The joy of travel

Ellen and Rick’s wedding in Hawaii on October 7, 1995, inspired Nan to write about some of the trips she had enjoyed during her lifetime. 

On this beautiful October night, a plane should be just arriving at San Francisco Airport. Among the passengers from Hawaii, perhaps wearing the leis that so often scent the whole airport as the passengers disembark from that flight, will be Mr. and Mrs. Richard H. Livengood, our Ellen (nee Johnson) and Rick. Married October 7 in a beautiful Hawaiian ceremony on the island of Kauai, they are arriving home to begin their life together, a new life that we hope will be long and happy for them. Their Hawaiian trip, which included marriage and honeymoon, was shared by their families and many friends.

1995: Kauai, wedding party
1995: Kauai, wedding party

Too old, now, to make such long trips, I have nevertheless enjoyed this one. I thank my family most heartily for enabling me to enjoy vicariously the trips they take. With phone calls, cards, letters, and gifts they include me in their journeys, enriching my armchair travels. For more than eighty-eight years I have been enjoying this “great wide beautiful wonderful world,” as I shall continue to do as long as I’m permitted to stay on it.

Perhaps people who descend from immigrants all have a natural bent for travel: at least, if seems to me that we have all had a special yen to go somewhere — anywhere — and see things. With my parents, with friends, and then with John and Anna, I have traveled quite a goodly share of miles, and yet hardly touched the vast possibilities. But every little sample gives one insight to enjoy other places I will never reach in person.

Before the ocean liners passed into history, I had several trans-Atlantic voyages. Now when I read about storms on the North Atlantic, they are made real by my memory of one such storm we experienced! I can still see the grand piano rolling slowly across the salon floor, then rolling back as the ship roiled in time with the action of the waves. It was frightening but exciting, and the camaraderie of the passengers singing the storm evening away made a scary experience seem quite a warm one.

Hurricane in the North Atlantic

The arrival at Halifax the next morning completed the happy ending. The autumn sunshine was brilliant, and somehow everything seemed unusually bright blue. The air had been blown ice-clean, clear, and cold, for summer was now vanquished and winter’s teeth showed a little in the brisk air.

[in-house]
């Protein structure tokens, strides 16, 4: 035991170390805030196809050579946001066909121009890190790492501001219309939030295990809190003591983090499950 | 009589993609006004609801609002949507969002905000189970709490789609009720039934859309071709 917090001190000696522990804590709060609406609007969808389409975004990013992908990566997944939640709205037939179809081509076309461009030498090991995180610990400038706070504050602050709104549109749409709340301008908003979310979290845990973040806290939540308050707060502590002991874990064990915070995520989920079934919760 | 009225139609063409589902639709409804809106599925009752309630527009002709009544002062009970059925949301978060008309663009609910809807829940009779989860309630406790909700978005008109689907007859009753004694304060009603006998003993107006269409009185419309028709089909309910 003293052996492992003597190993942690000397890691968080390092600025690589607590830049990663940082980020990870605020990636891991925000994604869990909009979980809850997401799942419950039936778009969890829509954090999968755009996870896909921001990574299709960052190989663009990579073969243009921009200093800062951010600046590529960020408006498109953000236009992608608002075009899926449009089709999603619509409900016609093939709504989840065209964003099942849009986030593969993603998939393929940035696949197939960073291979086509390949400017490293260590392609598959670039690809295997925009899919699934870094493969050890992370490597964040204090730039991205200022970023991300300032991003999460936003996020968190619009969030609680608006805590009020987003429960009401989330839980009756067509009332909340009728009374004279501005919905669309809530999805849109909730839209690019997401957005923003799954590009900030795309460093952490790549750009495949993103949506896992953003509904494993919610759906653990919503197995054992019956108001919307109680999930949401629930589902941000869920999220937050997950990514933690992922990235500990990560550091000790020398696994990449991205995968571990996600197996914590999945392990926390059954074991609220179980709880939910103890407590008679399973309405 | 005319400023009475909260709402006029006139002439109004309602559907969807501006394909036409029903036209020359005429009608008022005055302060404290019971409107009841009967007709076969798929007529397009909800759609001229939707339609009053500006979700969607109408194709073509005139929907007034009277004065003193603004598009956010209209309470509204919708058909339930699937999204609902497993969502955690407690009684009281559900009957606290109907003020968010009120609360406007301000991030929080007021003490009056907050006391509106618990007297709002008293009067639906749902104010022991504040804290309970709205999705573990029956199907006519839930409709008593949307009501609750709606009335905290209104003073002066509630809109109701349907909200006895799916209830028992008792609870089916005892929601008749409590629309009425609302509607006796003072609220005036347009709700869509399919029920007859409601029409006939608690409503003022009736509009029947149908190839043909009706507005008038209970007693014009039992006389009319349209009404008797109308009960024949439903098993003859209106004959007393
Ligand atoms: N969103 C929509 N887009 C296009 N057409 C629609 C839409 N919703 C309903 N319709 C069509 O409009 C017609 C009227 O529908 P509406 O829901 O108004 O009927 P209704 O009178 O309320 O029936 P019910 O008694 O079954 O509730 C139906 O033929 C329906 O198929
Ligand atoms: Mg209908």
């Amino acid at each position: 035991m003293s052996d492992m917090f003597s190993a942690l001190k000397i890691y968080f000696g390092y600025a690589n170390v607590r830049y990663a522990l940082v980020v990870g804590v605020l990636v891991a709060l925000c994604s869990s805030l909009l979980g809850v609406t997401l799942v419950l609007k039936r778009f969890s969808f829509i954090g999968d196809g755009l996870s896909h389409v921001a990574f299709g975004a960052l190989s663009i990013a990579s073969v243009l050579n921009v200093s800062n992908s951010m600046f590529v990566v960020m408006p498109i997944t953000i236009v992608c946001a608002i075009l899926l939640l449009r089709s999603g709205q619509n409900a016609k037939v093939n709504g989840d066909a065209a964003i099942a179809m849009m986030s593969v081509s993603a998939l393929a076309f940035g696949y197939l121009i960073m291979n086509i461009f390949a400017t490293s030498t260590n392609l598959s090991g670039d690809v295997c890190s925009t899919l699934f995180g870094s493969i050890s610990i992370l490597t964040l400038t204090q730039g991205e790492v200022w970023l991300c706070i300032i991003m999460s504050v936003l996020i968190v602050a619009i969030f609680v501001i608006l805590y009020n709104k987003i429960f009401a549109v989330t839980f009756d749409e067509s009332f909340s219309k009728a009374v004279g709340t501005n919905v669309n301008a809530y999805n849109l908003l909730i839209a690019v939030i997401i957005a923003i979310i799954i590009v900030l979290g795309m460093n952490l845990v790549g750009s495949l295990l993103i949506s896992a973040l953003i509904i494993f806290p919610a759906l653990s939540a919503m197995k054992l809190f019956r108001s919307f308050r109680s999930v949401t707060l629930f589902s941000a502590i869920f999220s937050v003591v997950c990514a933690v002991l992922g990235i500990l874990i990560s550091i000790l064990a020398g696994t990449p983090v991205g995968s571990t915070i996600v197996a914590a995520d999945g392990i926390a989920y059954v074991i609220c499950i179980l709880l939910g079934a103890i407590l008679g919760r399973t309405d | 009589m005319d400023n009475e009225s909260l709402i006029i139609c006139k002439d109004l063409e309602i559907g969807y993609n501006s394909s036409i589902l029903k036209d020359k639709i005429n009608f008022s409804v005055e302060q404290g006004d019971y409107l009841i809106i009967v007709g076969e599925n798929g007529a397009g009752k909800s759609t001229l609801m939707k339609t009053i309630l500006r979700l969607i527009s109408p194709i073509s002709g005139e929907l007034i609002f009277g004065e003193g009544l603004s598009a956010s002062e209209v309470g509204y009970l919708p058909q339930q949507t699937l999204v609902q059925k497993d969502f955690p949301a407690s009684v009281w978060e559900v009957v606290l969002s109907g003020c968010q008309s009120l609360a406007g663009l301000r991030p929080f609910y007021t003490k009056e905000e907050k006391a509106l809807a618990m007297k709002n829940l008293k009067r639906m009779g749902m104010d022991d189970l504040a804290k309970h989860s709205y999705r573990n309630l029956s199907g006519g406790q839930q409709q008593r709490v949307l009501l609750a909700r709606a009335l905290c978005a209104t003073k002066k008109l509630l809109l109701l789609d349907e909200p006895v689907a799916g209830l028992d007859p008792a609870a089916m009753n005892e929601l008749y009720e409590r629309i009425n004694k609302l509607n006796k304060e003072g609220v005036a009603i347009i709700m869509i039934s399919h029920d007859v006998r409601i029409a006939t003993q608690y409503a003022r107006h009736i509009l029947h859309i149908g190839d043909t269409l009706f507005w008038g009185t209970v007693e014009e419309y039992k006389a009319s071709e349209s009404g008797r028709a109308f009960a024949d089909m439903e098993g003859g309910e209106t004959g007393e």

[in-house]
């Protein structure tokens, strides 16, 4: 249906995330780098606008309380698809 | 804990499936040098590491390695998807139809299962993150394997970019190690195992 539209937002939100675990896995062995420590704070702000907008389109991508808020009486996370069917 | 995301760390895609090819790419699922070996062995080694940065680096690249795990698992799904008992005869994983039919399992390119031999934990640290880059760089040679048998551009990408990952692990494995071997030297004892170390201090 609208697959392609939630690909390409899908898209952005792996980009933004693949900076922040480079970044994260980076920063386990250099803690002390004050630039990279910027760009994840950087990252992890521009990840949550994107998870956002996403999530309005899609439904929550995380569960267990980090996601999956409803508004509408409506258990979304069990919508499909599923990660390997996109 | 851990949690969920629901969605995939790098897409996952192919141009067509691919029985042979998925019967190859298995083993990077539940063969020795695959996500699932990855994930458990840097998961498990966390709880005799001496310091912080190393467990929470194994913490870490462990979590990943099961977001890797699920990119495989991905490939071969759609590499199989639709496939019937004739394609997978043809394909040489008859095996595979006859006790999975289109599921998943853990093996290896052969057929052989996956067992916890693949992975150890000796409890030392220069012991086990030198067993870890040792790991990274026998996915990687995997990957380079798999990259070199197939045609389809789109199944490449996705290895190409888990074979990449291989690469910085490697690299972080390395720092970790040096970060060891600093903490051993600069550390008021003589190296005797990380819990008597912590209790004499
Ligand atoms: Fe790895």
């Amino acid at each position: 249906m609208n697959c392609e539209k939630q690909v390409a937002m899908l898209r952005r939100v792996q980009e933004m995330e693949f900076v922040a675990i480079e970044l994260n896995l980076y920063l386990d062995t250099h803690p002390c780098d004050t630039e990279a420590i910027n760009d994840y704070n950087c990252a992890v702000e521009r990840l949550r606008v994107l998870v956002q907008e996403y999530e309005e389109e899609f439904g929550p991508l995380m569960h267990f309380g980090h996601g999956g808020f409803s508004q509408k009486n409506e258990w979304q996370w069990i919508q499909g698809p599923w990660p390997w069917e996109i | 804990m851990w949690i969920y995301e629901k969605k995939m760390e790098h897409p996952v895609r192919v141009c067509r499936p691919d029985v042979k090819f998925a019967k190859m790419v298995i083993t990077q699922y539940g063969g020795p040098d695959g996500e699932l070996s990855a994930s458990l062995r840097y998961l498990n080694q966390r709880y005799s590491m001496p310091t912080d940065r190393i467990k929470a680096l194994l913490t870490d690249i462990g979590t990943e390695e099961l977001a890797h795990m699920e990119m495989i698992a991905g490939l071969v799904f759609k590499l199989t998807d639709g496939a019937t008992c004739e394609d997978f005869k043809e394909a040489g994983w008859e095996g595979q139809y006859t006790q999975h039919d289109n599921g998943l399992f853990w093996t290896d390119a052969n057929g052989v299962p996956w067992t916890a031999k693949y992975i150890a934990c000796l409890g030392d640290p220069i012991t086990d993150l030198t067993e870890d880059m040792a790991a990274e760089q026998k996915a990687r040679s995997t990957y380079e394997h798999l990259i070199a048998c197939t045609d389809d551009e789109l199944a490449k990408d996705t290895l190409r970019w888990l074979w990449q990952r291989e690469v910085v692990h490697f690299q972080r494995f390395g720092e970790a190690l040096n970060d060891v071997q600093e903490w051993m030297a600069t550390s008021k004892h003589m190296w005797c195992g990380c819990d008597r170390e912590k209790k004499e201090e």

But ocean travel is not always stormy. More often one remembers the excitement of going aboard, the departure, and the luxurious life aboard, with its wonderful food! There is a fascination in the water itself and in the ship, which clucks to itself in accompaniment to the rhythm of the waves.

I had the pleasure of two trips in Great Lakes steamers, besides shorter runs on the lake or in the rivers, and in smaller boats. When Paul and I were small, my mother and her sister, our Aunt Martha with our cousin Frances, took a boat at Harbor Beach and went to Rogers City. There we visited Aunt Louise before going into the north woods where Aunt Sophie lived, at Lake Brevoort.

Of the boat I remember best the polished pistons in the engine room, because Paul loved machinery best and couldn’t get enough of watching it through the window.

Big sister had to take him there so he could see.

Of the visit at Aunt Sophie’s I have all-too vivid memories of man-eating mosquitoes, relentless in their assaults on us.

One of our ocean voyages also provided us with add-on rail trips. In Holland it is very handy and much fun to travel by train, and we took advantage. John decided that he wanted more time to visit old friends, so he bought Anna and me tickets with an escorted tour from Amsterdam to Denmark. We were “adopted” by a kind Dutch couple, who helped us with the language and unfamiliar customs. They even managed to get water for us to drink! (Europeans don’t always understand thirst as we do. The waiter would bring wine, beer, etc., but a glass of plain drinking water was hard to get.)

As the train went north, we looked at each station where we stopped, and said its name. A long way up the line from Amsterdam we pulled in at a station that we ascertained to be Buxtehude.

Buxtehude! That rang a bell in my memory from away back! Mother used to say when the knife she was using was very dull: “Well, you could ride from Amsterdam to Buxtehude on this one!” And we had just done that very thing: ridden from Amsterdam to Buxtehude.

That would be a dull knife, indeed: it is a long ride!

Eventually we crossed by the ferry Kong Frederick into Denmark. Along with the usual palaces, etc., we saw the Tivoli Gardens, a sort of Danish version of Disneyland, and the famous little mermaid statue.

One other trip by water is a special memory. Alma McCoy and I, as young school teachers, enjoyed the youthful emancipation of a first year of pay checks by taking a trip to Alaska via the Inside Passage.